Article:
Make a new recipe. In fact, make a new recipe every day for a week. Or make something special and share it. For a recent life transition of my own, I made three delicious and complementary kinds of ice cream (recipes) and invited my friends and family members to an I'm-leaving-town open house in my student apartment.

Well, that's the four things you always see in initiations: Names, clothing, journeys, and a symbolic feast. The rest of this post is just some miscellaneous add-on ideas.

If you can, you might grow a moustache or beard. If you have one already, shave it off.

If you can, travel. A long journey with interesting things to do, perhaps to a place you've never been. This will serve as a signpost in your memory.

Write lists of the things you will miss, and the things you won't, about the lifestyle you are ending. Keep them out in the open so you can add to them often. At some point, when they are good enough, type them up nicely and put a paper copy somewhere safe.

Report on the experience. Whether it's to a live audience, informally on the phone to your mom or your best friend, or purely mentally, put forth a summary of what it all was.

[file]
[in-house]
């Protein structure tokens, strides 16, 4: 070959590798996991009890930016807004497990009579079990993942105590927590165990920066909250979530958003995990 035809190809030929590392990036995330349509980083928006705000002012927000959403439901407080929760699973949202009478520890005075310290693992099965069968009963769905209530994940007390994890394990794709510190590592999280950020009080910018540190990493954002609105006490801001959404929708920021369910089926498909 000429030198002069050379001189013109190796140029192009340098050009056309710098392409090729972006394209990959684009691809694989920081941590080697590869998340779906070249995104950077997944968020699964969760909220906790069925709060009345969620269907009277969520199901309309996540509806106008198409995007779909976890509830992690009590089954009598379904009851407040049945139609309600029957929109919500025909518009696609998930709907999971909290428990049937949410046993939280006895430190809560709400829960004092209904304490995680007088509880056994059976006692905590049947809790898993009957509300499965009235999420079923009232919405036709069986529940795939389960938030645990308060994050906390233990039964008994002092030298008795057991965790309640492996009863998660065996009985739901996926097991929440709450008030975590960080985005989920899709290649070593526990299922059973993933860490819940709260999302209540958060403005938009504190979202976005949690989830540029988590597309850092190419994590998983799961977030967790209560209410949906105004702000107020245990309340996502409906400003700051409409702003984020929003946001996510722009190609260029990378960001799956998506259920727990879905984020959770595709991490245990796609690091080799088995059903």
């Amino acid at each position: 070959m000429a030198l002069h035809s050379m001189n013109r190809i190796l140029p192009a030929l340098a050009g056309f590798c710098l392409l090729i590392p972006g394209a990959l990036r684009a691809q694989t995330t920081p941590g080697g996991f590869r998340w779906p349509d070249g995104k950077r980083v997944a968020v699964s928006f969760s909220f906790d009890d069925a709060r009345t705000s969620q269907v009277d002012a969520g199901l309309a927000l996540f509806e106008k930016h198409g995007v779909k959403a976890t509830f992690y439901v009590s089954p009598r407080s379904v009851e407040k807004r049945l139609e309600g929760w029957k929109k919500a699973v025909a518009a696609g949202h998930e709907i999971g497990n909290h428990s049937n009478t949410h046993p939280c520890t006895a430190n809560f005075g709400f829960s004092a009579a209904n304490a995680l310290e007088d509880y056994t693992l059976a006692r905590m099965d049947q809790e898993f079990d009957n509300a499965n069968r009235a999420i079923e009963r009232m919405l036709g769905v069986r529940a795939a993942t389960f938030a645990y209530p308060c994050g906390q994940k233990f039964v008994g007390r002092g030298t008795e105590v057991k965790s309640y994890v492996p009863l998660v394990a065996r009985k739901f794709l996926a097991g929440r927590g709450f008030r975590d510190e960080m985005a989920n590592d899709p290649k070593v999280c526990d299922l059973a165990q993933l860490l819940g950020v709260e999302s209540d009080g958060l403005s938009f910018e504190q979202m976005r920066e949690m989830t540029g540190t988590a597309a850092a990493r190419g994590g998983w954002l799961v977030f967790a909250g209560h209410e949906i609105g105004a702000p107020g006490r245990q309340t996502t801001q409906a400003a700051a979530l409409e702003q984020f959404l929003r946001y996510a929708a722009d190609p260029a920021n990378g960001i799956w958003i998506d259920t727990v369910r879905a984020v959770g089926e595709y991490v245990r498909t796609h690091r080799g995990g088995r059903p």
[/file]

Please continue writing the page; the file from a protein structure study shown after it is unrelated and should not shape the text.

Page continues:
Invite friends over who are also graduating. Put on symbolic music, crank it, and all sing at the top of your lungs till your voices blow out. If you're a swing-era jazz person, try 'There'll Be Some Changes Made':
There's a change in the weather, there's a change in the sea,
So from now on there'll be a change in me.
My walk will be be different, my talk, and my name;
Nothing about me's going to be the same.
I'm gonna change my long tall one for a little short 'n fat,
I'm gonna change my number where I'm stopping at.
Nobody wants you when you're old and gray;
There's gonna be some changes made today,
There'll be some changes made.
If you're not a swing-era jazz person, look into
It's the end of the world as we know it.
It's the end of the world as we know it.
It's the end of the world as we know it,
And I feel fine.
posted by eritain at 3:42 AM on May 19, 2007 [2 favorites]

Create your own ritual. Bike across the country. Strip down naked and jump into a frigid lake. Something out-of-the-ordinary or very special that you will remember. After I cycled across Canada last year, I jumped into the harbour in St. John's, Newfoundland, because I knew that the feeling of being absolutely frigid in murky water would be something I would take away with me forever. Well, I haven't forgotten it yet. ;)
posted by perpetualstroll at 9:09 AM on May 19, 2007

First thing I did after my final O-Level/SPM exam was to gather up all my schoolbooks and put them into massive boxes, and then donate the whole lot. (Soon after, I donated a lot of my childhood books too.) Perhaps you can do the same with your old possessions?
posted by divabat at 2:39 AM on May 28, 2007